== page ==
Hero or Rebel

If you do what is needed, but not what you are told, are you a hero, or a rebel?

In software, as in life, there are situations where you have to choose. Literature is filled with stories where the daring young man is told to “stay put” and he rushes into danger to save the damsel, or the brave soul takes on injustice when all counsel her to “stay out of it.”

So when you are writing software, what room do you have to do the right thing?  If you are looking at a set of requirements, and it is clear that a use case is missing, do you write code for it?  Do you invent your own process because the customer clearly needs it?

I think, in a team environment, the answer is muddy.  Perhaps that’s why our heros of literature and the movies all prefer to “work alone.”  In a team environment, you have to trust the skills of those around you.  If a use case is missing, point it out, but if you write code, you may find that the customer Chose not to implement that use case, and you just risked the delivery of the project!  Perhaps the functionality belongs in another app, or perhaps the data is supposed to be stable so no interface is needed.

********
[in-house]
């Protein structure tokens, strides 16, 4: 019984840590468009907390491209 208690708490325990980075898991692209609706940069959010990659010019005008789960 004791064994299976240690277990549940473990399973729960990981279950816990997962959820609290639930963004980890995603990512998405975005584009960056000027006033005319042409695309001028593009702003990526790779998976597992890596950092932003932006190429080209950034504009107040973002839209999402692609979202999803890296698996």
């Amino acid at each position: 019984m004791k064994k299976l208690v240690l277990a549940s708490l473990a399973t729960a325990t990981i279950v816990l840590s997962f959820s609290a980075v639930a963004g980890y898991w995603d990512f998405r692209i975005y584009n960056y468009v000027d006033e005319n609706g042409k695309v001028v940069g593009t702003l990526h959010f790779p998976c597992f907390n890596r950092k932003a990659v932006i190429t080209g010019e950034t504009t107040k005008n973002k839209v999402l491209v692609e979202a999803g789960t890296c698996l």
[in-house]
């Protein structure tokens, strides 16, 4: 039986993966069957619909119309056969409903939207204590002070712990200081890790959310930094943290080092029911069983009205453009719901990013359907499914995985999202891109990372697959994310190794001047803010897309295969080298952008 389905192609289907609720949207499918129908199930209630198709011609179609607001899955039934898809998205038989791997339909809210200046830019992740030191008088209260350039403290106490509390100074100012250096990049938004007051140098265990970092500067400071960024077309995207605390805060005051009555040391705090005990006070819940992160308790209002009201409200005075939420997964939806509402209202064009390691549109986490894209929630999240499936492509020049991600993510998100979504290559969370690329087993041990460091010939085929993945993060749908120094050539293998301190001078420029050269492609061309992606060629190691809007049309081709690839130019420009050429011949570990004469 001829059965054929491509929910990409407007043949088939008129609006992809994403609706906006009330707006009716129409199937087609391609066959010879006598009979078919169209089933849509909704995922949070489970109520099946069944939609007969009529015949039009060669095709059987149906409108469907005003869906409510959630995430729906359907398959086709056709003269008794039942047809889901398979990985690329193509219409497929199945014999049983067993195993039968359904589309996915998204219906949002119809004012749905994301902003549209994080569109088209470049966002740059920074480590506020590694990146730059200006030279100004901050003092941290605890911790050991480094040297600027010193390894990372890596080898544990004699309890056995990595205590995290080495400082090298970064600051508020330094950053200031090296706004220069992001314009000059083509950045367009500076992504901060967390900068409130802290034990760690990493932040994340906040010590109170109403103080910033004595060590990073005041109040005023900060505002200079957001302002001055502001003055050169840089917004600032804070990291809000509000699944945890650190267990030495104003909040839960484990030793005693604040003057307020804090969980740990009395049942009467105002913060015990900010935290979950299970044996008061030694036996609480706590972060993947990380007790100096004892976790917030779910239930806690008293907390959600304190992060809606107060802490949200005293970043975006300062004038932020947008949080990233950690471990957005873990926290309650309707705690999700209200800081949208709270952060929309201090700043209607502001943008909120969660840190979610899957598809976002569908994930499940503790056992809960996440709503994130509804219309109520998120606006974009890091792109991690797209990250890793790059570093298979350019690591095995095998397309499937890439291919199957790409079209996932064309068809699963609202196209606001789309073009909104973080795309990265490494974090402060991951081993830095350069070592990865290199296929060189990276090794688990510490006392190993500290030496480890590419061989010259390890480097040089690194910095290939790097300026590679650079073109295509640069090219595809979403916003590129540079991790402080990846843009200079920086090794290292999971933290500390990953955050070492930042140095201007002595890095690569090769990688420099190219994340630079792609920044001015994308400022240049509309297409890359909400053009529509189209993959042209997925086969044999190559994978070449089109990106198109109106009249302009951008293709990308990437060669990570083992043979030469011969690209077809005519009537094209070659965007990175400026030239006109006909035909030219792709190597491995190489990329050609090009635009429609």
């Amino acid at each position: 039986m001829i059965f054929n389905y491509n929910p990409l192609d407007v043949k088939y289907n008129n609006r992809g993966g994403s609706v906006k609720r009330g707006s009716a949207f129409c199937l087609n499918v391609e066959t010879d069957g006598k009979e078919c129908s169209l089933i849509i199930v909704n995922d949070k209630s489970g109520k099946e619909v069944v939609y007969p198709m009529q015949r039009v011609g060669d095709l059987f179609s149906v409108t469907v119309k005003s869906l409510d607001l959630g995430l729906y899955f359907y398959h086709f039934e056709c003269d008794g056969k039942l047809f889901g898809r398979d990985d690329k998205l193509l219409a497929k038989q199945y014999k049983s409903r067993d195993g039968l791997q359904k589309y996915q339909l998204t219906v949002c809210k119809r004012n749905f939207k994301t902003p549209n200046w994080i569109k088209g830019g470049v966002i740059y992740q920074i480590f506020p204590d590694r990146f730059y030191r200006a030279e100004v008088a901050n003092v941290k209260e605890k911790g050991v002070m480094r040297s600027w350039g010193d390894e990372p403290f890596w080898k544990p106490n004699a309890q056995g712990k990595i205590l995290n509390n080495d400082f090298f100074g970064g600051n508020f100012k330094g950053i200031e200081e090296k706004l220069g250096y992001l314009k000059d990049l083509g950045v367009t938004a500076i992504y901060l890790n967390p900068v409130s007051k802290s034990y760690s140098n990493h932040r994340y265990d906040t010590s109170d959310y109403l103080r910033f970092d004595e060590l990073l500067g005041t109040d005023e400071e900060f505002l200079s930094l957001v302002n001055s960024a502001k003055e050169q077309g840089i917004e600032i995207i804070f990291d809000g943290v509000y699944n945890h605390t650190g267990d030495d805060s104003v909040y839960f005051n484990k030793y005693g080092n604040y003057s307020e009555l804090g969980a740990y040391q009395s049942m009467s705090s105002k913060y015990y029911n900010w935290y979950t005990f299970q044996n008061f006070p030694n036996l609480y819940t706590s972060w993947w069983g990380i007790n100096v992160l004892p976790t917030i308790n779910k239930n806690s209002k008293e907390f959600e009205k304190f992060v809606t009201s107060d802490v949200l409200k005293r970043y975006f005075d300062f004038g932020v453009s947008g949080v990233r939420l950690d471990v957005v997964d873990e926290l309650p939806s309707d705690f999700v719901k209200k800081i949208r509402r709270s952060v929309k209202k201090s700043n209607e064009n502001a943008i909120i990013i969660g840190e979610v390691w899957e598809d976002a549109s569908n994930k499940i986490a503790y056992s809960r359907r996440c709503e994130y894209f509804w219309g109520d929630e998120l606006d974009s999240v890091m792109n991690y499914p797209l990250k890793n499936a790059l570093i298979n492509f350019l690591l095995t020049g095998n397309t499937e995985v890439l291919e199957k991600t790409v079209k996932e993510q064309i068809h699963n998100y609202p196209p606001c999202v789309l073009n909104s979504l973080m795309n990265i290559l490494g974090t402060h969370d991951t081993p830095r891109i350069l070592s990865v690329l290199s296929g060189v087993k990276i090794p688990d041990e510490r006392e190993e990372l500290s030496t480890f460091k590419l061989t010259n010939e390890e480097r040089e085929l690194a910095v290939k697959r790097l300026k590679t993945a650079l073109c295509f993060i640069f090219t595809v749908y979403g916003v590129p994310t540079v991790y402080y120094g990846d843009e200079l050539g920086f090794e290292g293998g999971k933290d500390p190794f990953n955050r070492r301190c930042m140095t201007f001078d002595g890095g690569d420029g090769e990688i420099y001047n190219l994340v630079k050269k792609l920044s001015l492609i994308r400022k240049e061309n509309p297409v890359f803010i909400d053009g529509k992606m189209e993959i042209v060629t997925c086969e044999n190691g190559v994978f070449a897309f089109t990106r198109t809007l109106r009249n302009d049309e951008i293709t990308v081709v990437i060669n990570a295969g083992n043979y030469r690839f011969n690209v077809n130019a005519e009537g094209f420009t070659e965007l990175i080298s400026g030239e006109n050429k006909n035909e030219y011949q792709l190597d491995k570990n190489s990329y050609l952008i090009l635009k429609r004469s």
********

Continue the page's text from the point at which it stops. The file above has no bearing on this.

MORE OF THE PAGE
Personally, I like team heros.  A “team hero” is a team member who offers up honest answers when asked, who praises team mates in public, and offers constructive feedback in private.  They get their work done efficiently so that they can help other team mates in need.  If a team member is not doing well, for whatever reason, they help rally the strength of the team to assist that team member over their hump.

A team hero doesn’t have to ask if it is OK to do what is right, because they would be asking the team, and the decision is already made.

So cudos to team heros: those few key players who, through sheer passion, are singularly responsible for both the quality and capability of the teams fortunate enough to have them. 

By |2007-03-13T03:04:00+00:00March 13th, 2007|Enterprise Architecture|1 Comment

About the Author:

President of Vanguard EA, an Enterprise Architecture consulting firm in Seattle focused on the Pacific coast of the US. Nick has over 30 years of professional experience in management, systems, and technology. He is the co-author of the influential paper "Perspectives on Enterprise Architecture" with Dr. Brian Cameron that effectively defined modern Enterprise Architecture practices, and he is frequent speaker at public gatherings on Enterprise Architecture and related topics. He coauthored a book on Visual Storytelling with Martin Sykes and Mark West titled "Stories That Move Mountains".

One Comment

  1. Sean March 15, 2007 at 11:57 am - Reply

    "God save us from people who do the right thing, it’s the rest of us who have live with their decision."

       -Americanization of Emily

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